Soil Erosion and Sediment Control
Soil erosion and sediment control is used on residential and commercial building sites to prevent materials such as sand and cement from entering our waterways.
If not managed properly, sediment pollution can have a significant impact on the environment, smothering aquatic plants and animals and endangering their survival. It can also block stormwater drains and cause overflows and flooding.
Why do I need a soil erosion and sediment control plan?
- It's the law. If you or your builder breaks the rules, you could receive fines of $8,000 to $15,000 for each incident.
- Removing hazards improves the health and safety of workers and the public.
- Blocked stormwater drains can cause flooding and overflows around your site.
- Maintaining your site improves your reputation and attracts new clients if you are a builder.
- Sediment runoff can destroy aquatic habitats and smother native plants and animals.
- Save money and downtime by having an organised site and preventing sand, soil and other building supplies from being washed away during wet weather.
- Reduce hazards and improve the health and safety for your tradespeople, family and the community.
- Help make our waterways clean and safe places for everyone to enjoy.
Get the Site Right
We are participating in the Get the Site Right campaign. The campaign aims to improve the health of local waterways.
'Get the Site Right' is a joint taskforce of more than 20 local councils, the NSW Environment Protection Authority and Department of Planning, Industry and Environment, which targets erosion and sediment control on commercial and residential building sites around Sydney.
The taskforce works together to target developers and enforce best practice on commercial and residential building sites, as well as major infrastructure projects, to protect our waterways and surrounding environments.
We are working with developers and the community to raise awareness about the effects of sediment runoff on our rivers and creeks, and highlight the important role they can play in helping to improve water quality and protect surrounding environments.
For more information on soil erosion and sediment control visit Georges River - Get the Site Right.
How to get your site right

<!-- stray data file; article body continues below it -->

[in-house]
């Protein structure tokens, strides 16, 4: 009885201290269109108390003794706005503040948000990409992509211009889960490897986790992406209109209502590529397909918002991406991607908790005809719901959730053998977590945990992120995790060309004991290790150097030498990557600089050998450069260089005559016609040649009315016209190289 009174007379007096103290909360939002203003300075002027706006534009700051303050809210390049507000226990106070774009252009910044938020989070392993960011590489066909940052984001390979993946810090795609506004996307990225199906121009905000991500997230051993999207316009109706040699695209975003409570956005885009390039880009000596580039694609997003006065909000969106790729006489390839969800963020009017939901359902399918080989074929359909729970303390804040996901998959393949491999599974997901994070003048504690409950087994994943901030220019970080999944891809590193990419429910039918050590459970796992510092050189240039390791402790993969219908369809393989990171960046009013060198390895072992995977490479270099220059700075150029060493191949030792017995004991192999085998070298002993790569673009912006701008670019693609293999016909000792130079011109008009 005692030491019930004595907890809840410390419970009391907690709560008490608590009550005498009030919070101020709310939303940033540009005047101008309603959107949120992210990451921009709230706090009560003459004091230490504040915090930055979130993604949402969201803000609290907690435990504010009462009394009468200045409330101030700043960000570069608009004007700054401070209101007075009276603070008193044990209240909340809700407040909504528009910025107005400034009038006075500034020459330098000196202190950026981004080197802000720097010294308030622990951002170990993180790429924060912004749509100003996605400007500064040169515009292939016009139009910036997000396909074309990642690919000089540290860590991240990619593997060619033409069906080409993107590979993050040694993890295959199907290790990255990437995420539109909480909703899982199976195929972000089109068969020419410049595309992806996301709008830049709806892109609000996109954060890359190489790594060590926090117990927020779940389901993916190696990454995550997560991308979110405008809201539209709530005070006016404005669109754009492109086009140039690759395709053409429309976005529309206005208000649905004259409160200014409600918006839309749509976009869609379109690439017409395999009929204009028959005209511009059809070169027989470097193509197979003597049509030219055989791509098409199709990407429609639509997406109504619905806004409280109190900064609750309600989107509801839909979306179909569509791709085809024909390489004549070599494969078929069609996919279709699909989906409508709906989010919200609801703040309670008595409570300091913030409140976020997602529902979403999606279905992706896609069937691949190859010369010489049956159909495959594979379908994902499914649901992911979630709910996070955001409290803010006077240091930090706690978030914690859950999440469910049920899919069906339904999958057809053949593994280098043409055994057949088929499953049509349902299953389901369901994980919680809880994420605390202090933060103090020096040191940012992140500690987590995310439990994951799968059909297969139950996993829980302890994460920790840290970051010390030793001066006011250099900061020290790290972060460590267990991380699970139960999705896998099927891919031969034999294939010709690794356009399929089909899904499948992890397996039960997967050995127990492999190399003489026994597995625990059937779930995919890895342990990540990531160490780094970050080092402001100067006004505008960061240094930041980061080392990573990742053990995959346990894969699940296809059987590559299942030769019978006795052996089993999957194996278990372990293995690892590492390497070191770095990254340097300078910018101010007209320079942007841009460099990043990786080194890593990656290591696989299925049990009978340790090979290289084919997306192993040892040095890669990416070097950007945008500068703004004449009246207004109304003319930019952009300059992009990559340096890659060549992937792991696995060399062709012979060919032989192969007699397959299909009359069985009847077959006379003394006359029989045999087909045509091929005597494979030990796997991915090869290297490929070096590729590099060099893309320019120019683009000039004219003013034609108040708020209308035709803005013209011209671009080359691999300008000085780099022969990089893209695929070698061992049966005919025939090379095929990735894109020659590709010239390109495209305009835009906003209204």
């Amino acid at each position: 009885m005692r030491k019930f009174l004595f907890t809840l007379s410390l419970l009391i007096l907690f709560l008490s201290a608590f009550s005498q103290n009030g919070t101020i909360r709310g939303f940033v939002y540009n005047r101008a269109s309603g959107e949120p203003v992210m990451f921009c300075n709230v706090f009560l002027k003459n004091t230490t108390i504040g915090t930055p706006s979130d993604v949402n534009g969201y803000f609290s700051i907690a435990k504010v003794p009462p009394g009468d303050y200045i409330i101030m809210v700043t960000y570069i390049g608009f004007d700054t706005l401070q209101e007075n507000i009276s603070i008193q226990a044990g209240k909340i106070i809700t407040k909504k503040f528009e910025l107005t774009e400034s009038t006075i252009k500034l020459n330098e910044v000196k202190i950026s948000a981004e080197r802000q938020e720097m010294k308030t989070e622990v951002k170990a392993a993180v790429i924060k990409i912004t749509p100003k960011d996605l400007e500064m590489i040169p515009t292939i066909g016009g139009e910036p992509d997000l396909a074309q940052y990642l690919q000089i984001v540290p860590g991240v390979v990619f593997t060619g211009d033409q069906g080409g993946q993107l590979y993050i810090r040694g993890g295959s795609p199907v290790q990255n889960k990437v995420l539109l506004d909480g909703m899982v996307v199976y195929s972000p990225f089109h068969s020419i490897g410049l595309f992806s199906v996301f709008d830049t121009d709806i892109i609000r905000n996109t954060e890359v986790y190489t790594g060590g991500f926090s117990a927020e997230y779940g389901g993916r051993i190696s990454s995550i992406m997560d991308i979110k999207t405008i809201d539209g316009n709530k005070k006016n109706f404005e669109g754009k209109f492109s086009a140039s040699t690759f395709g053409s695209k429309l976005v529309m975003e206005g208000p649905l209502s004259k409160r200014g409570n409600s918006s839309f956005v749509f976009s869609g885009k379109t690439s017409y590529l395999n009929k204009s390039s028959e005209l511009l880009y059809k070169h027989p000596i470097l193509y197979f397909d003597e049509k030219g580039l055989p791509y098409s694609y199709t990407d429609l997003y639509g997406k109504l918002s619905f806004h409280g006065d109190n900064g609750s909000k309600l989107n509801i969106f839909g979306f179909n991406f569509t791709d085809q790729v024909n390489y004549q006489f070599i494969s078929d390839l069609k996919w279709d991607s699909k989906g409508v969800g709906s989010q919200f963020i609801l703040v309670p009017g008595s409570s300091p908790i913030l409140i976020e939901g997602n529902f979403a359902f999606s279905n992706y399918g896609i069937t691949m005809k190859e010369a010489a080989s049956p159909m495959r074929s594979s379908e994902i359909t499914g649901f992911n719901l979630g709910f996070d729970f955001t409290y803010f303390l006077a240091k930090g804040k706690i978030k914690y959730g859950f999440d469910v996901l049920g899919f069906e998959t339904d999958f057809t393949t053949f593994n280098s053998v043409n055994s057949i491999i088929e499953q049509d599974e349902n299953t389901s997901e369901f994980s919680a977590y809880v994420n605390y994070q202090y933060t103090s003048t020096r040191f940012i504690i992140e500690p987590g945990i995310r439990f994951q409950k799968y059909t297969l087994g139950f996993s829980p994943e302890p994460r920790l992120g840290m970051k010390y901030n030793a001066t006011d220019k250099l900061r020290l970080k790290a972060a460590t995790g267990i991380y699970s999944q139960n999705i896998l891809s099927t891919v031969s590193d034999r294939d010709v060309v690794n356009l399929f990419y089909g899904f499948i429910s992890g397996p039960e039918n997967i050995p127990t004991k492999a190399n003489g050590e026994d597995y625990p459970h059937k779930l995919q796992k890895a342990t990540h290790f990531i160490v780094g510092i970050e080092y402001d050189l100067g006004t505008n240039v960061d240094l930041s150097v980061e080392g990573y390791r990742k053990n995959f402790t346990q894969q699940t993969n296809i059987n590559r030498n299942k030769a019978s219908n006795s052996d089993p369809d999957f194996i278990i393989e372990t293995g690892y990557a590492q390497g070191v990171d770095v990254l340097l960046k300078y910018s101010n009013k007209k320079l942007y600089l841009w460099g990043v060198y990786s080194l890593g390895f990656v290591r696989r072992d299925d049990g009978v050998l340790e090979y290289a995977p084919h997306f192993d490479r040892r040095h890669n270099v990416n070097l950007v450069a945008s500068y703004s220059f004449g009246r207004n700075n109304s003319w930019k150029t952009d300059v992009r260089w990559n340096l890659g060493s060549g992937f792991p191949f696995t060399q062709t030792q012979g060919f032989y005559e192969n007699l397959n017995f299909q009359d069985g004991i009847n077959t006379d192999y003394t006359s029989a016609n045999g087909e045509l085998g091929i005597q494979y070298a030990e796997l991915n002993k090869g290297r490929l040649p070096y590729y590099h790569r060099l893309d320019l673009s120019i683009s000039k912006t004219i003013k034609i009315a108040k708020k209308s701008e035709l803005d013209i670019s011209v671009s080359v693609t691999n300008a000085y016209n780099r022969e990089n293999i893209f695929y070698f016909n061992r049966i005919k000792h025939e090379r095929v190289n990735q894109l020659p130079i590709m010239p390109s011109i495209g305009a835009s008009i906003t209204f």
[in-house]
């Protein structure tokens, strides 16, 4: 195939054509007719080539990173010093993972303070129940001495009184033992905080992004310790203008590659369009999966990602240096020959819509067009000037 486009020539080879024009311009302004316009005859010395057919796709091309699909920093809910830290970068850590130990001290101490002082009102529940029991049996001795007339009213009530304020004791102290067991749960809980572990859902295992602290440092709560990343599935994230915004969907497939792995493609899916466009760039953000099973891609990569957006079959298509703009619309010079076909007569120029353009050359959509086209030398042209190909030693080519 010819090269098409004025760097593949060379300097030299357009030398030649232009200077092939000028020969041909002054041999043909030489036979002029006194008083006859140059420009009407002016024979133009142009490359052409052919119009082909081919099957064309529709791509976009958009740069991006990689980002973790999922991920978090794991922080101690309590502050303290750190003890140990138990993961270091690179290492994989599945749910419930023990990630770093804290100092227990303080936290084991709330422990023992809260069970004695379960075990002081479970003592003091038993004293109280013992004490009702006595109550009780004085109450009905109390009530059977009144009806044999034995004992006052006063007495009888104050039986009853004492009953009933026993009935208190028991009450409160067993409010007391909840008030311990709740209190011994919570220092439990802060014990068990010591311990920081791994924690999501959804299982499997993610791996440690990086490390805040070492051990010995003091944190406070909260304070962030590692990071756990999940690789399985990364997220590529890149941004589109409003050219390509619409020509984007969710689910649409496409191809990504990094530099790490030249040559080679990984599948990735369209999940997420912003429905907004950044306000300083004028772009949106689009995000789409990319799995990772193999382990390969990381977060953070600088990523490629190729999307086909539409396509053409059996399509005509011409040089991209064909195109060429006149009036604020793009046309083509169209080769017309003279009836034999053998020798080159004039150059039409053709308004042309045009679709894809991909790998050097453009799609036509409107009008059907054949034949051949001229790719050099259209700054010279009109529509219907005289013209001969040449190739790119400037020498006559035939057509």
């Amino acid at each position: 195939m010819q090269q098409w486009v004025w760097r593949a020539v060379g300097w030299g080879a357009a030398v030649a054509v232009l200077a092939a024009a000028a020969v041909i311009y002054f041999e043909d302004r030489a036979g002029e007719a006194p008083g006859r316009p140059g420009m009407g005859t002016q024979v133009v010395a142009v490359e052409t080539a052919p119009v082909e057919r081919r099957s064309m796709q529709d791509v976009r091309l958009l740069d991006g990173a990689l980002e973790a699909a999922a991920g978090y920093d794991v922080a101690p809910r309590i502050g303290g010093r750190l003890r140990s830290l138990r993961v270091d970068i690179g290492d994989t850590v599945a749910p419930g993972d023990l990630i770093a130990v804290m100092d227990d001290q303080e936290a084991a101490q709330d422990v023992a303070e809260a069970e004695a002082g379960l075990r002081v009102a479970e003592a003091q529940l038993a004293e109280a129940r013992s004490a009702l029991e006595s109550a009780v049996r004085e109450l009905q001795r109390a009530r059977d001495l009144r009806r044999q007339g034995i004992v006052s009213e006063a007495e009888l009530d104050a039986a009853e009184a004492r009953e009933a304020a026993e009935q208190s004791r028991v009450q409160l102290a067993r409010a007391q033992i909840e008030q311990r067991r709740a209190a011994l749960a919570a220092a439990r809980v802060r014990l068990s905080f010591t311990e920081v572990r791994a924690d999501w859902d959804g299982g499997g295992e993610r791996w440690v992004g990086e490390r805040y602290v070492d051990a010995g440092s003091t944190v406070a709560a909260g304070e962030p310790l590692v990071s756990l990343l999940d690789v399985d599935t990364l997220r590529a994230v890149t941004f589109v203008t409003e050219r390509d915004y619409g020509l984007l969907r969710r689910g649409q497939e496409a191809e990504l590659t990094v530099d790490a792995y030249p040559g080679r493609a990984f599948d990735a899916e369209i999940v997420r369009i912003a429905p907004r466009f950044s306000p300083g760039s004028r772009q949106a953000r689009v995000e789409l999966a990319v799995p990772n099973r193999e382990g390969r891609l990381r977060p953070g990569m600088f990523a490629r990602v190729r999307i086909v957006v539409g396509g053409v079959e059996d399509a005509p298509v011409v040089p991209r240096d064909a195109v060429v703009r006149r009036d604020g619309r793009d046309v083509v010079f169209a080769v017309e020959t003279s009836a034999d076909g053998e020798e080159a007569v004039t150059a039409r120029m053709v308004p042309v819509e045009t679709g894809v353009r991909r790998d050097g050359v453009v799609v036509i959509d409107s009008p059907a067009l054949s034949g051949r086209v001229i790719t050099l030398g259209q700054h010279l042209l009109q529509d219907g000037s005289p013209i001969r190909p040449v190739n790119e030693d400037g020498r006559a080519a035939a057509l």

Soil erosion and sediment control is an essential part of any building construction or renovation. It is important that you or your builder has a comprehensive soil erosion and sediment control plan in place before your building begins. Check with your builder and download the Guidelines for Erosion and Sediment Control on Building Sites.(PDF, 28MB)
Construction disturbs soil and creates dust and debris. Run-off from a building site travels down the gutters and drains to creeks and canals and eventually ends up in a river, lake or sea. Although a single block of land may seem insignificant, if you consider all the building sites within the Campbelltown Local Government Area (LGA), erosion has a significant effect on water quality.
Studies by the NSW Environment Protection Authority show that 1 building can lose up to 4 truckloads of soil in a single storm.
We have addressed this environmental issue with a systematic approach to the control of construction sites within the LGA. Inspections are carried out by our Environmental Health Officers to ensure that stormwater pollution is not occurring as a result of a lack of adequate controls.
How does sediment pollution affect our environment and waterways?
- Blocks stormwater drains leading to flooding and overflows.
- Eroding creeks and riverbanks.
- Destroying aquatic habitats and smothering native plant and animals that live in our waterways.
- Polluting creeks by filling them with dirt, soil, sand and mud which leads to poor water quality.
Should any site be determined as non-complying, we employ a range of solutions to improve the site including issuing warning letters or either Clean-Up or Prevention Notices in line with the provisions of the Protection of the Environment Operations Act 1997. Where circumstances warrant more direct intervention a penalty infringement notice may be issued for amounts up to $8000 or legal resolution may be sought for water pollution offences in line with the provisions of the Protection of the Environment Operations Act 1997.